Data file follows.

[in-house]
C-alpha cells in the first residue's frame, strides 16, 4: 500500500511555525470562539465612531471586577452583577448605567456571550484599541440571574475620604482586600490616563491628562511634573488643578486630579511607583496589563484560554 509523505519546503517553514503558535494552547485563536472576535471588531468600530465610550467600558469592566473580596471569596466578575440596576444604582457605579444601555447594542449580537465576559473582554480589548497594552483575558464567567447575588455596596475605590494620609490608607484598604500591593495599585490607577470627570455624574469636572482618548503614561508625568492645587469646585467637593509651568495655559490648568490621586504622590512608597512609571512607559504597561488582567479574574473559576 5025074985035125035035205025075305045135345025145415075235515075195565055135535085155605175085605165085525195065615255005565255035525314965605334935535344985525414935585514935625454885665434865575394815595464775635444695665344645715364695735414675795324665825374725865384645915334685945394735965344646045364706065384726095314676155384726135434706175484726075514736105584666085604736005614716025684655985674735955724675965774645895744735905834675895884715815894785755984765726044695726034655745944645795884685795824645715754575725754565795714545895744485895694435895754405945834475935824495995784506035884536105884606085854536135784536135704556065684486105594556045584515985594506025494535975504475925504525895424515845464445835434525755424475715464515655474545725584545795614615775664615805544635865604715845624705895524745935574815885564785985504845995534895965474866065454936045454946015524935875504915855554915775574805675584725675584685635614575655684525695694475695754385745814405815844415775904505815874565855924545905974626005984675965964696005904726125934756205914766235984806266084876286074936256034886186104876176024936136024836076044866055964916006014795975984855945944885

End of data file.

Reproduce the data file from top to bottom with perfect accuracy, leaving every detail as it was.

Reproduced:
[in-house]
C-alpha cells in the first residue's frame, strides 16, 4: 500500500511555525470562539465612531471586577452583577448605567456571550484599541440571574475620604482586600490616563491628562511634573488643578486630579511607583496589563484560554 509523505519546503517553514503558535494552547485563536472576535471588531468600530465610550467600558469592566473580596471569596466578575440596576444604582457605579444601555447594542449580537465576559473582554480589548497594552483575558464567567447575588455596596475605590494620609490608607484598604500591593495599585490607577470627570455624574469636572482618548503614561508625568492645587469646585467637593509651568495655559490648568490621586504622590512608597512609571512607559504597561488582567479574574473559576 5025074985035125035035205025075305045135345025145415075235515075195565055135535085155605175085605165085525195065615255005565255035525314965605334935535344985525414935585514935625454885665434865575394815595464775635444695665344645715364695735414675795324665825374725865384645915334685945394735965344646045364706065384726095314676155384726135434706175484726075514736105584666085604736005614716025684655985674735955724675965774645895744735905834675895884715815894785755984765726044695726034655745944645795884685795824645715754575725754565795714545895744485895694435895754405945834475935824495995784506035884536105884606085854536135784536135704556065684486105594556045584515985594506025494535975504475925504525895424515845464445835434525755424475715464515655474545725584545795614615775664615805544635865604715845624705895524745935574815885564785985504845995534895965474866065454936045454946015524935875504915855554915775574805675584725675584685635614575655684525695694475695754385745814405815844415775904505815874565855924545905974626005984675965964696005904726125934756205914766235984806266084876286074936256034886186104876176024936136024836076044866055964916006014795975984855945944885